Date Available


Year of Publication


Degree Name

Doctor of Musical Arts (DMA)

Document Type

Doctoral Dissertation


Fine Arts


Music Performance

First Advisor

Dr. Skip Gray


The Bitsch Vingt Études are a significant part of the trumpet performers repertoire. They are taught in many university trumpet studios across the United States. David Baldwin, professor of trumpet at the University of Minnesota, has recorded all of them for the International Trumpet Guild. The editor, Raymond Sabarich, is considered the founder of the modern French school of trumpet playing.

Articulation is a significant component in performing on a brass instrument. By varying the attacks of the tongue, different timbres can be successfully achieved on the trumpet. Because of the volume the trumpet can generate, any defective articulation will be more noticeable. Articulation is for the brass player what consonants are for the singer—successful execution is imperative or a lack of clarity results.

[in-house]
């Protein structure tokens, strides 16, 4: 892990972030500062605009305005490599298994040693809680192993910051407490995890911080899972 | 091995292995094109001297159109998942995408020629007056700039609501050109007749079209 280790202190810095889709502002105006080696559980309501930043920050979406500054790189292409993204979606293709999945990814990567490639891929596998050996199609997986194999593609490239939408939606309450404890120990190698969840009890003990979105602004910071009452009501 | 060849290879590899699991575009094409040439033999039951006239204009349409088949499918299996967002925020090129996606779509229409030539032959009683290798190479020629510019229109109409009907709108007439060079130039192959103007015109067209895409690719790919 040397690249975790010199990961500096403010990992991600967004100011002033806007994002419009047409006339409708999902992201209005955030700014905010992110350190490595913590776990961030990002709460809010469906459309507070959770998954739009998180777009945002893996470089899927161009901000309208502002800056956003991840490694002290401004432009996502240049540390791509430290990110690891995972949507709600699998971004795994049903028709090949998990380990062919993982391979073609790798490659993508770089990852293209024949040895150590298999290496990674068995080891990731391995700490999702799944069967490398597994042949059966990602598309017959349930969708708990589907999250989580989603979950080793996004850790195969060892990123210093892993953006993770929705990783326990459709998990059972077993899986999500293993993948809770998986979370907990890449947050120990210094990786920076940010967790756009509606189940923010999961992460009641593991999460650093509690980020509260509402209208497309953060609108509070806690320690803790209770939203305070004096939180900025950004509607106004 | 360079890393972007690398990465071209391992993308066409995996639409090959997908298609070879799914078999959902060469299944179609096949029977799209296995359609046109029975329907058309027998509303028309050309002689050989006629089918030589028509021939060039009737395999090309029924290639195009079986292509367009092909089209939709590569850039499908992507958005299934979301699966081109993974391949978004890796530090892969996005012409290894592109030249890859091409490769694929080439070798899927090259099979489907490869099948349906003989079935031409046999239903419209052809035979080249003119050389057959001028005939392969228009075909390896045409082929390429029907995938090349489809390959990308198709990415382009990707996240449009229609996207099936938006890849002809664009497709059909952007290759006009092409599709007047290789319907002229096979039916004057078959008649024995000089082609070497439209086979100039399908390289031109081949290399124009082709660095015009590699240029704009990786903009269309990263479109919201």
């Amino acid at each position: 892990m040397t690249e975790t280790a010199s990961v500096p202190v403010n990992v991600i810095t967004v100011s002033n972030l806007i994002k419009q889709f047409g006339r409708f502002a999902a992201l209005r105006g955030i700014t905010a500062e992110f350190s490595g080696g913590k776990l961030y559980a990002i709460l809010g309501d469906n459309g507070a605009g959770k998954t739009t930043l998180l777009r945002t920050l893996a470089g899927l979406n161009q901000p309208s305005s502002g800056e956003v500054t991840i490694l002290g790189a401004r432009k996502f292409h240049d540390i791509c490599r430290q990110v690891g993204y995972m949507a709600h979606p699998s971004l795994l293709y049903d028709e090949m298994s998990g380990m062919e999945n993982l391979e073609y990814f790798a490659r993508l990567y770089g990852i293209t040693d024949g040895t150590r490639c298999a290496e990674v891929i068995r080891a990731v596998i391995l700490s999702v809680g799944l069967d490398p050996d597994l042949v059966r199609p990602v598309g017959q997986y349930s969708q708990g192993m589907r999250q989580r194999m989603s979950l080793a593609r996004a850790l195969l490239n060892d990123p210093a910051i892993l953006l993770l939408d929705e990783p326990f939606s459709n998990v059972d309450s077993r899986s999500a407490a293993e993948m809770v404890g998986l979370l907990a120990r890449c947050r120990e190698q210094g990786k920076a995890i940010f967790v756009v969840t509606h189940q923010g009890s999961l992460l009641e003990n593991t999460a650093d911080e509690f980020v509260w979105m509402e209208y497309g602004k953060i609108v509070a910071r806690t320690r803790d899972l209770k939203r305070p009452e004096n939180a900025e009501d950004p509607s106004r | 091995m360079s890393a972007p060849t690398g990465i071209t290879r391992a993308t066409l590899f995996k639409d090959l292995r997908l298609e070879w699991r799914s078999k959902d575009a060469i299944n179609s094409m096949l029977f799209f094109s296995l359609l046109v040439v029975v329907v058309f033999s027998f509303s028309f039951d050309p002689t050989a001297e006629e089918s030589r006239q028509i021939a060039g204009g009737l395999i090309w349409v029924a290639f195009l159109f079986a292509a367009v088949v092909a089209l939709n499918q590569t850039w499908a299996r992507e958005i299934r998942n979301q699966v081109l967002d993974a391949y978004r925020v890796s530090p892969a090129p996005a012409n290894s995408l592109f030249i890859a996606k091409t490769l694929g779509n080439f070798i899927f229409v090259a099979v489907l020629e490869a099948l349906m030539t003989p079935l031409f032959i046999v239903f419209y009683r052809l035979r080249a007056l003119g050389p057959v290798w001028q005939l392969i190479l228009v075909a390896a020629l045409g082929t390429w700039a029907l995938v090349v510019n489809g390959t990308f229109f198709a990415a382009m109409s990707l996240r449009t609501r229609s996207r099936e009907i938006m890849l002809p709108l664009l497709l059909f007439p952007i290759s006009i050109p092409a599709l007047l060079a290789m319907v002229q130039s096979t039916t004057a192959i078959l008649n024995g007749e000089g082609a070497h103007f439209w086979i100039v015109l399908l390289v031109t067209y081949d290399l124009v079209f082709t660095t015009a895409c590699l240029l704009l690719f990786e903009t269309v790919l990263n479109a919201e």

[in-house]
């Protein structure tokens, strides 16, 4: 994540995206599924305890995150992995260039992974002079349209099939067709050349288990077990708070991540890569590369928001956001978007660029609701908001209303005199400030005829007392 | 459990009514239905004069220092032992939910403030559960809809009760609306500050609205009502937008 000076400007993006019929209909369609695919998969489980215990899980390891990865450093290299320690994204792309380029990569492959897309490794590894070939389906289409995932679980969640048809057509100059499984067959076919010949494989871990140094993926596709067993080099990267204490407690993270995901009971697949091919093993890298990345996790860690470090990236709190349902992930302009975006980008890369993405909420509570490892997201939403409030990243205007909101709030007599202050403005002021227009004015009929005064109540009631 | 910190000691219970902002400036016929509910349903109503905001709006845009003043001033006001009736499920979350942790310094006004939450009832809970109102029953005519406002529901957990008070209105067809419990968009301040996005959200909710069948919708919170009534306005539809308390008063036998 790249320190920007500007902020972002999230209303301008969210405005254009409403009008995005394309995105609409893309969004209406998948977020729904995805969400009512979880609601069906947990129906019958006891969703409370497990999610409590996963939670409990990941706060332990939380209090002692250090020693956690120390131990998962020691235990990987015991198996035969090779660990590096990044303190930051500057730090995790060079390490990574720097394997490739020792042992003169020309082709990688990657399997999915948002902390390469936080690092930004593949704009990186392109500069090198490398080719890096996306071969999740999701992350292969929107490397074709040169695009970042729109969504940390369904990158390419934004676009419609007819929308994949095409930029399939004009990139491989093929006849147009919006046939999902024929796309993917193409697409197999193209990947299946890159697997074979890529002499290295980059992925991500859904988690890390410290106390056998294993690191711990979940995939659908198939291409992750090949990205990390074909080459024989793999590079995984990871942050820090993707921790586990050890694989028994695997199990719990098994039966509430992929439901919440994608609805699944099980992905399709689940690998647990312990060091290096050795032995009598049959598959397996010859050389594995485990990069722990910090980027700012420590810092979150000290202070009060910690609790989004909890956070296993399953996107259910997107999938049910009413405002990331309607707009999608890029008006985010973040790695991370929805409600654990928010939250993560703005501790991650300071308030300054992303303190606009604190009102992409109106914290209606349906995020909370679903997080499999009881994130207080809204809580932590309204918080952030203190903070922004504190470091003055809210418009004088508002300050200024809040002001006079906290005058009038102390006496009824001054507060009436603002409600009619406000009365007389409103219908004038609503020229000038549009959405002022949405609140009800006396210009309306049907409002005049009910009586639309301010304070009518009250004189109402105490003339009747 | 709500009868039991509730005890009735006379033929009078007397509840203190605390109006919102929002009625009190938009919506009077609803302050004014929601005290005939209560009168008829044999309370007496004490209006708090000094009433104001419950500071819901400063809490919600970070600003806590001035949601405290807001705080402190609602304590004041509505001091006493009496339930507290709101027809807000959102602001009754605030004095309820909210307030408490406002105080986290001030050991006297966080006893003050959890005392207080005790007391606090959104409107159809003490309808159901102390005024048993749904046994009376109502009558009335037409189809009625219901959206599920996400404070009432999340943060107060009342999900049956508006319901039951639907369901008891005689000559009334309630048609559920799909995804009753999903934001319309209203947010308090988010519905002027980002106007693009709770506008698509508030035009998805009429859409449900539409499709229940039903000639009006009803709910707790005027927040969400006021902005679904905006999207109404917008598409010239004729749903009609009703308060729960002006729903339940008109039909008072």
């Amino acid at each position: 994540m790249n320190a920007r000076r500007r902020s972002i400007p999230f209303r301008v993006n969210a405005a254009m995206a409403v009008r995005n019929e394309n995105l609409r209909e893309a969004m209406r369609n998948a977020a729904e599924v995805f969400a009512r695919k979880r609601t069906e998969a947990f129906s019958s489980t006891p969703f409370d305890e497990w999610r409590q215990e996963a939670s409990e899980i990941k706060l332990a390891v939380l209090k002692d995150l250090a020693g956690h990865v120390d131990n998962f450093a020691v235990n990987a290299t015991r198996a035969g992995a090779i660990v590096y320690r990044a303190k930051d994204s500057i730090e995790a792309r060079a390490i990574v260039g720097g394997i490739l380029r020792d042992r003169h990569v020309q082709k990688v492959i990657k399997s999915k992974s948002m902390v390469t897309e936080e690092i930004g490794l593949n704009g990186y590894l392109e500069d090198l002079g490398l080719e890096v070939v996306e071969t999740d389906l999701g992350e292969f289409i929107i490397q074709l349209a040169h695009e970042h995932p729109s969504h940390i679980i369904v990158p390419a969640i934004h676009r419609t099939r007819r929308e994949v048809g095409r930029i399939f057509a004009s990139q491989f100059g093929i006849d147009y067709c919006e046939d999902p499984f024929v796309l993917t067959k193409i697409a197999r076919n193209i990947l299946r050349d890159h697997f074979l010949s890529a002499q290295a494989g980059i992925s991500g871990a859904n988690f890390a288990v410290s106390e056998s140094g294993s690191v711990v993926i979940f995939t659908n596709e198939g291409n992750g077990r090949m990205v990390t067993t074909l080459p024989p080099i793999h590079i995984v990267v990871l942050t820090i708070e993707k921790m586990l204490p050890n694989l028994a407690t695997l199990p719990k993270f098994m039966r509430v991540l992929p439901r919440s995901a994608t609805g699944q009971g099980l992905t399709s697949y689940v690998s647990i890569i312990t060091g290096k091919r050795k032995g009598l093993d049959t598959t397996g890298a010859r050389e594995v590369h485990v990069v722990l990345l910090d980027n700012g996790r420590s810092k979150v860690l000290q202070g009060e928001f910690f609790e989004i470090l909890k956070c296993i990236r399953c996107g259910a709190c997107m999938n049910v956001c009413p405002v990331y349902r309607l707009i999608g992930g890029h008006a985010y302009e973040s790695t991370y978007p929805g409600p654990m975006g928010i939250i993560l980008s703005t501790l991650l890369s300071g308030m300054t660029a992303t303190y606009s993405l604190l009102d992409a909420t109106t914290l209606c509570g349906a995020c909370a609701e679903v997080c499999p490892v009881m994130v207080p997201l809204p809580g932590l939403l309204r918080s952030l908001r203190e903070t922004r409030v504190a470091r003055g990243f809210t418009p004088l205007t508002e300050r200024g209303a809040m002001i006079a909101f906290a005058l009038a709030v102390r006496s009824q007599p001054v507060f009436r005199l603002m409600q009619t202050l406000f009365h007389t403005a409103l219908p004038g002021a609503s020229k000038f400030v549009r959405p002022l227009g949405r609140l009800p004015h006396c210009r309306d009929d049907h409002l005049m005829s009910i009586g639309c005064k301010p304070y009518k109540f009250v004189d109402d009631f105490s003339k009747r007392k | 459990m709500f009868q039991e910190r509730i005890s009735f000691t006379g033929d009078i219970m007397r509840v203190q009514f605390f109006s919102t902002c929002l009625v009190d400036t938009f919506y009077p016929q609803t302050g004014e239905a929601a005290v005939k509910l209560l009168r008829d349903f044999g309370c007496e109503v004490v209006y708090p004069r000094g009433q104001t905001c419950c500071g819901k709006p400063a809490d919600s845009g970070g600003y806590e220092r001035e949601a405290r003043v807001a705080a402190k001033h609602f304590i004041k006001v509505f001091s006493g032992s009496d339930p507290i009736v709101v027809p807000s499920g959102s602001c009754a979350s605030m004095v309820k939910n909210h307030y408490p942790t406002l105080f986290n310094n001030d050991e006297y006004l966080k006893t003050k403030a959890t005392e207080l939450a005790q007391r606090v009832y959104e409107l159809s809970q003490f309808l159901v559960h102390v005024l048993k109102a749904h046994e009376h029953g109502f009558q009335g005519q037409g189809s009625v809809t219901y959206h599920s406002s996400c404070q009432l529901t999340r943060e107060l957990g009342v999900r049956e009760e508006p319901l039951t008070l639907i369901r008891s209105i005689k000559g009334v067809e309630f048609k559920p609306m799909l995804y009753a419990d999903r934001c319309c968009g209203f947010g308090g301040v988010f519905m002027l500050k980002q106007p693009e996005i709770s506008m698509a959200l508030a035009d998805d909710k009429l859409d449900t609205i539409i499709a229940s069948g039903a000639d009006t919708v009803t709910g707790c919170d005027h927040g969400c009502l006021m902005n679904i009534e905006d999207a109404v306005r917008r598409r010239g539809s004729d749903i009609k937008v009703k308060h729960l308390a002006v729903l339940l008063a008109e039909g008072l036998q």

One major problem in teaching the Bitsch etudes is the lack of attention paid to French pronunciation. The musical ideas in these etudes (melodies, articulation, phrasing, etc.) were conceived by a Frenchman. While fluency in French is not a prerequisite for successful performance of these works, understanding the basics of French pronunciation and how they influence French articulation is essential.

In order to properly perform the Marcel Bitsch Vingt Études, the trumpeter needs to modify his or her tonguing in accordance with the rules of French pronunciation. The different components of articulation will be discussed, after which the impact of language in recorded performance will be examined. Finally, selected compositions from the Marcel Bitsch Vingt Études will be analyzed, with recommendations for articulation being given for each work.